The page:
- Edwards Releases Senate Fundraising Totals
- Academics Say Higher Education Prepared Them for Higher Office
- Top Races to Watch in 2016: The Mountain Region
- Top Races to Watch in 2016: New England
- Top Races in 2016: The Midwest
Psychological research consistently shows that adolescents are much more vulnerable than adults to advertising messages because the part of the brain that directs impulse control and maturity of judgment does not fully develop until adulthood. And these high-tech marketing tactics are specifically designed to trigger subconscious, emotional behavior such as mindless snacking and the surrender of personal data.
To be sure, parents bear responsibility for teaching their kids healthy habits. But what parent, no matter how well-intentioned, can compete with aggressive and sophisticated multimillion-dollar marketing campaigns? Kids are bombarded all day long with ads countering the messages their parents try to impart.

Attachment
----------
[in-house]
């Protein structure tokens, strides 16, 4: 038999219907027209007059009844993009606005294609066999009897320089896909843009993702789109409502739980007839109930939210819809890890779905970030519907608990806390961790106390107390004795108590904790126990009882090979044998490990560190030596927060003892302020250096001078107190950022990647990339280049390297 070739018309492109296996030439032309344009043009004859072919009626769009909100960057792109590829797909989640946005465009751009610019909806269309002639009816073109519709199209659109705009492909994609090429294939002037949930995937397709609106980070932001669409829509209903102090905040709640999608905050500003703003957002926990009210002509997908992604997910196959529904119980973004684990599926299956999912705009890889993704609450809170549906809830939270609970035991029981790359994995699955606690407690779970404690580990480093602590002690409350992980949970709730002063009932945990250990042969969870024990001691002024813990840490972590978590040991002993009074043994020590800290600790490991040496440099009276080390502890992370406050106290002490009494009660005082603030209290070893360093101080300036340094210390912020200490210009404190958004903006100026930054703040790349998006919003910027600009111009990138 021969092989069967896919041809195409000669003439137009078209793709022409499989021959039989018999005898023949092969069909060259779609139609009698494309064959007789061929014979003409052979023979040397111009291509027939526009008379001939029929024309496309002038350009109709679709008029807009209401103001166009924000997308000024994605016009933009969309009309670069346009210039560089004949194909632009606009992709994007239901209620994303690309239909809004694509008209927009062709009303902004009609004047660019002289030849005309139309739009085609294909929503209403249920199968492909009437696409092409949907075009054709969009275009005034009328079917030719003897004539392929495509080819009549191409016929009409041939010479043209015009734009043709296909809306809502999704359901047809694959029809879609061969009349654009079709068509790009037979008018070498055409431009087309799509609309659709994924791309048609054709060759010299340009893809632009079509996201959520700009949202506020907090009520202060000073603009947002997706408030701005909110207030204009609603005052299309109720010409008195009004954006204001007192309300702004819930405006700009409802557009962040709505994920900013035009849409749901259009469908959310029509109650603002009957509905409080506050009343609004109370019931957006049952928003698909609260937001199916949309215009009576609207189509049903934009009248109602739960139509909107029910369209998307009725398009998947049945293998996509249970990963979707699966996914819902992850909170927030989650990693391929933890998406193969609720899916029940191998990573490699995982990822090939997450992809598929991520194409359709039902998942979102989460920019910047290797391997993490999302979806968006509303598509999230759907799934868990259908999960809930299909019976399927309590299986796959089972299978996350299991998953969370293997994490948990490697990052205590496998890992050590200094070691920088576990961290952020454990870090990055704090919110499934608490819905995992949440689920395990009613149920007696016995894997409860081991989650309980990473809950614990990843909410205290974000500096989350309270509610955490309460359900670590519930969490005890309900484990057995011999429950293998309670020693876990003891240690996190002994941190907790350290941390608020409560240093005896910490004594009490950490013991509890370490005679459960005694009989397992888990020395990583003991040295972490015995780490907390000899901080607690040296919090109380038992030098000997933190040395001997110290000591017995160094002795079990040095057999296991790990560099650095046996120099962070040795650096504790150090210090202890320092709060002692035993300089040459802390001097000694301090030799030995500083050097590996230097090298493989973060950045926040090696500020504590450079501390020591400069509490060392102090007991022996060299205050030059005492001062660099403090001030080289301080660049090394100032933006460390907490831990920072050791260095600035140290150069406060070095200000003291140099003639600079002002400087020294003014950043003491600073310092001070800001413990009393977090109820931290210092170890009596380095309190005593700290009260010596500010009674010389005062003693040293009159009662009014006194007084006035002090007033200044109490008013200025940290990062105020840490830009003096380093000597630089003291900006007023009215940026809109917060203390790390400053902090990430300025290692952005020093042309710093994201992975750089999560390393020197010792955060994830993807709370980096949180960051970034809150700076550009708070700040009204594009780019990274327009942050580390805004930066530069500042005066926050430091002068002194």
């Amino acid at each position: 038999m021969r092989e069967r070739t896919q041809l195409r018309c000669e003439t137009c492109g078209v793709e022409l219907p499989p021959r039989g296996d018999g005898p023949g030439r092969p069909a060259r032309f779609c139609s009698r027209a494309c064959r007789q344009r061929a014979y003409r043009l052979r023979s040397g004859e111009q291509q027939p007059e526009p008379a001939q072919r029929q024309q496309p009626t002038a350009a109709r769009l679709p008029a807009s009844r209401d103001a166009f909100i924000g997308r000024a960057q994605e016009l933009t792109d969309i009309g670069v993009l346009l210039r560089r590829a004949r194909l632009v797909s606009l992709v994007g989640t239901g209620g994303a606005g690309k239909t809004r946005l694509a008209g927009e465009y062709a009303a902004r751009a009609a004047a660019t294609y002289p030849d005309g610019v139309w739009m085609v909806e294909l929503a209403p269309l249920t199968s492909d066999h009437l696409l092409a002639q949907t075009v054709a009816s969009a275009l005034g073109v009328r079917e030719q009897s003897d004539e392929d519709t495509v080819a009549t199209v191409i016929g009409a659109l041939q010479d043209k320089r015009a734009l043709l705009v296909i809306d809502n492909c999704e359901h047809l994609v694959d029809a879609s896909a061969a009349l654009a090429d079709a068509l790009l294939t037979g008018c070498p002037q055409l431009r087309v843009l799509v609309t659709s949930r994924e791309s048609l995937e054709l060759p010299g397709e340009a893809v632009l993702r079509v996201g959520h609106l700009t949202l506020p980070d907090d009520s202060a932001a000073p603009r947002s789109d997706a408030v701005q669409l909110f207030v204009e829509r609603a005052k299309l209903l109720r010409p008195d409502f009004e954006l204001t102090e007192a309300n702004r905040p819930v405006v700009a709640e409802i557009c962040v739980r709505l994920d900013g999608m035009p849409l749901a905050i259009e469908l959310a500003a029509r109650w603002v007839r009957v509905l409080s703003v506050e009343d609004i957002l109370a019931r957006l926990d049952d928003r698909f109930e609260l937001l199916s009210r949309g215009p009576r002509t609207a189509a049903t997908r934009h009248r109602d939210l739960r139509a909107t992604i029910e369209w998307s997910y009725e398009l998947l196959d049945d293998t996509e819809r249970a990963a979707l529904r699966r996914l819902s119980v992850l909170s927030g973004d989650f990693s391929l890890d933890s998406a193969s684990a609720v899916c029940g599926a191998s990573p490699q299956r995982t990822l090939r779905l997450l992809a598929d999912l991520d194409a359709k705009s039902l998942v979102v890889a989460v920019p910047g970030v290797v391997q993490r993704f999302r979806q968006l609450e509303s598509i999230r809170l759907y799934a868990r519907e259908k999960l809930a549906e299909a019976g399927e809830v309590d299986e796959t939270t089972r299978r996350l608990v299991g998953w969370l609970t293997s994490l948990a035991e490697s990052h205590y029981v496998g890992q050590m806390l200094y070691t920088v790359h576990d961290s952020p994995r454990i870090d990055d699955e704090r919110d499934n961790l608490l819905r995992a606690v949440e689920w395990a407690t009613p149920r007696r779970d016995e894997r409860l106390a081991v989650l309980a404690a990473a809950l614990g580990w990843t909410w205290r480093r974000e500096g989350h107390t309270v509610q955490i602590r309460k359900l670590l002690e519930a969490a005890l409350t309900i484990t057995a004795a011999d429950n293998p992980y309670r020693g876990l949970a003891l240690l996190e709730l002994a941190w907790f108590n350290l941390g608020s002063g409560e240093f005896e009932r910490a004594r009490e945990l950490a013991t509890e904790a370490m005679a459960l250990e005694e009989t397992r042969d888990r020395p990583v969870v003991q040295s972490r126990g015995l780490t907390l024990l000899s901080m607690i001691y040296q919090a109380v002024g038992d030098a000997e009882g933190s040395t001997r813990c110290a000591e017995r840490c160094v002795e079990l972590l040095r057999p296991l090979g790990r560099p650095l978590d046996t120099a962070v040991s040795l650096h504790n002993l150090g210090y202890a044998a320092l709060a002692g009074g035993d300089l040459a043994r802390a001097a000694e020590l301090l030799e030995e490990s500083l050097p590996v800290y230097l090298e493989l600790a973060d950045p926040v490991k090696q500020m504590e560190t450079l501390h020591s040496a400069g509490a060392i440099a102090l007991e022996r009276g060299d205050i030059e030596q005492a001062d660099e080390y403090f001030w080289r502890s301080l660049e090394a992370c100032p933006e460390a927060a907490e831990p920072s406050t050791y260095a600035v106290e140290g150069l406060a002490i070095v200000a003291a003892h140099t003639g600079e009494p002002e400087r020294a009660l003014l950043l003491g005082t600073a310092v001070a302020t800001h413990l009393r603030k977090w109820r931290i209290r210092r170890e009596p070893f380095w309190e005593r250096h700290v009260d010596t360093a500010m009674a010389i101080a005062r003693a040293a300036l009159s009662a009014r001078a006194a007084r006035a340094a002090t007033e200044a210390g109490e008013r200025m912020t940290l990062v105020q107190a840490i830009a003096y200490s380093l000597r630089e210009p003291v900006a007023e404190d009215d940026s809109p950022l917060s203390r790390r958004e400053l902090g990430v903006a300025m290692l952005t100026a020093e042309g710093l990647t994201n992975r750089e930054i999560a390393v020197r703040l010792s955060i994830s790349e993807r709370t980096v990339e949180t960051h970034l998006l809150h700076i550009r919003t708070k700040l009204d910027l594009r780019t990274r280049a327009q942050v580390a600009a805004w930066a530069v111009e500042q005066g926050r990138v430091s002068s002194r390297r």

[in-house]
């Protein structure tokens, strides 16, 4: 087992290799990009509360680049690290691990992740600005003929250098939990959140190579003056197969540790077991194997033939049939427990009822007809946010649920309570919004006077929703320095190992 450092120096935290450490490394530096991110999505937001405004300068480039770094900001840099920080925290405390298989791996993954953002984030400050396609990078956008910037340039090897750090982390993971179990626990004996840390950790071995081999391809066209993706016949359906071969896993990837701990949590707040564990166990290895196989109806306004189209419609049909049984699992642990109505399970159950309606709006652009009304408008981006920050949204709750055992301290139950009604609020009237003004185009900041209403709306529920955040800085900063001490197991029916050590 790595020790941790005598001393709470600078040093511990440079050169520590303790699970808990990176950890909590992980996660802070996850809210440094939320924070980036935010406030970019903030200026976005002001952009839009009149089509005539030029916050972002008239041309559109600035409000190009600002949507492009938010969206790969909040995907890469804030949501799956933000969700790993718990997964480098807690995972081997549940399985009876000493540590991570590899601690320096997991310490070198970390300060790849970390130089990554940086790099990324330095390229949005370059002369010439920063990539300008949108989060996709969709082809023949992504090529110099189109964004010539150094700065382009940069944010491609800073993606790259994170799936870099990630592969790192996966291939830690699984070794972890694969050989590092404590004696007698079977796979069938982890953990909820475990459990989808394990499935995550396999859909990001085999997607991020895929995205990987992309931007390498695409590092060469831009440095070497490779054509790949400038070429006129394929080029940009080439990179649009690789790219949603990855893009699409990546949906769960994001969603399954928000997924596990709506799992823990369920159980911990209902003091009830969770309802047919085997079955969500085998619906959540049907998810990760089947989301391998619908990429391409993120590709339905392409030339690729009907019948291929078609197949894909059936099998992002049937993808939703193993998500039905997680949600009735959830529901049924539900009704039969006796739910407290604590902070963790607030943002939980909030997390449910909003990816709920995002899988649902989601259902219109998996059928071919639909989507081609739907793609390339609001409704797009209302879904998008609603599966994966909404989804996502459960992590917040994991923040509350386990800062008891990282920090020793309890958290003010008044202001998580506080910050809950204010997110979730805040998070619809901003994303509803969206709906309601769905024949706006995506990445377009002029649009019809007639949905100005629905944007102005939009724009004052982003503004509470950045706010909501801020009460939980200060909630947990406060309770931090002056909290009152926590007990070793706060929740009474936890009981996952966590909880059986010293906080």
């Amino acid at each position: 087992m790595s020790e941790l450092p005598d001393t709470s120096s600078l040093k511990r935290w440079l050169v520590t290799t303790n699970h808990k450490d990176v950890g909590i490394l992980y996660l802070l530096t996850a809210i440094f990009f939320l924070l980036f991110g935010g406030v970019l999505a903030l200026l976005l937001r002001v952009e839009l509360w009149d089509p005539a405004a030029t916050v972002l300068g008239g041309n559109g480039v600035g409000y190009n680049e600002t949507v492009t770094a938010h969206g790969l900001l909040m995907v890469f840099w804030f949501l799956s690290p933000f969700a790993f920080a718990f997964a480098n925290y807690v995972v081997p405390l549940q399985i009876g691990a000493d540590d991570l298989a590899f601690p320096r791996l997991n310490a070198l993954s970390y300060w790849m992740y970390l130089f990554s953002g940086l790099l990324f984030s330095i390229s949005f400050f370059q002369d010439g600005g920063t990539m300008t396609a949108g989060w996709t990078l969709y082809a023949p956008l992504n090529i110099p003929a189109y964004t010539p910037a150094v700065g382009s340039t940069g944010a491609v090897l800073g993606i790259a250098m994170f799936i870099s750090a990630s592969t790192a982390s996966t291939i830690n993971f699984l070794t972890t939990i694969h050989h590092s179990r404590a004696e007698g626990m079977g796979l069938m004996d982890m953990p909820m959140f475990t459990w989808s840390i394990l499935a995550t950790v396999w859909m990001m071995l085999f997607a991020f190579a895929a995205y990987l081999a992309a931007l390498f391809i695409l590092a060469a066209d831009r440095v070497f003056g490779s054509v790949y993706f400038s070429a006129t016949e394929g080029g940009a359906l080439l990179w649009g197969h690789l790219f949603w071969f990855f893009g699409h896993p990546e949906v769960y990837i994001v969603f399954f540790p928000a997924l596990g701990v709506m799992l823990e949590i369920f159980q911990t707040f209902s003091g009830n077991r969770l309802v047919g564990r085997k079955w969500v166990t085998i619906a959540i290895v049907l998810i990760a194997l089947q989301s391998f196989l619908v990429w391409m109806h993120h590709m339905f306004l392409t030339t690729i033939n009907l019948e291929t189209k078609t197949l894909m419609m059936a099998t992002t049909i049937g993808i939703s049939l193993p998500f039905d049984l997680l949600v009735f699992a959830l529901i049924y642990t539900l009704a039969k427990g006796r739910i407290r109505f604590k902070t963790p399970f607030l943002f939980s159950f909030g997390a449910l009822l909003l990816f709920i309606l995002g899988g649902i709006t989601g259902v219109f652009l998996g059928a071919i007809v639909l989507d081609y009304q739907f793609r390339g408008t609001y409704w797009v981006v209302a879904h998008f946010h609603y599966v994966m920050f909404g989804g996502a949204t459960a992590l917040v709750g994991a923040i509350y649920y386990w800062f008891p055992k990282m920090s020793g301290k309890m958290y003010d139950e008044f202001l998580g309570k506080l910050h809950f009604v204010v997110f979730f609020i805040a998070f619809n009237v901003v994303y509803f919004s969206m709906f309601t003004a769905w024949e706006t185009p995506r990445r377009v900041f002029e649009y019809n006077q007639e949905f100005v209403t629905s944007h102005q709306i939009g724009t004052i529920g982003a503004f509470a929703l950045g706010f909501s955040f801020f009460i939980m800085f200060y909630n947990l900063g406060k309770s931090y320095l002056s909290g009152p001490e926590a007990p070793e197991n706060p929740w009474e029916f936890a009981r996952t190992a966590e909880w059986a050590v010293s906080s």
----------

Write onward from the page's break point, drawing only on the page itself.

And while food companies have pledged — with great fanfare — to scale back unhealthy food marketing to kids, studies show these efforts have been woefully inadequate. For instance, on Nickelodeon, the most popular children’s TV station, ads for foods of poor nutritional quality went down from about nine in 10 of all food ads (in 2005, before self-regulation) to eight in 10 (in 2009, after the self-regulation initiative was implemented).
Federal policymakers are legally free to pursue a range of strategies to help protect children and teens from dangerously deceptive marketing, as long as the regulations are tailored to the appropriate age group. They could bar online junk food “advergames” aimed at children and teens. They could cap the number of junk food ads on children’s TV. They could limit the use of product placement in programming and licensed characters in ads directed to children.
It’s only politics, not law, that’s standing in the way.
Samantha Graff is director of legal research at Public Health Law & Policy.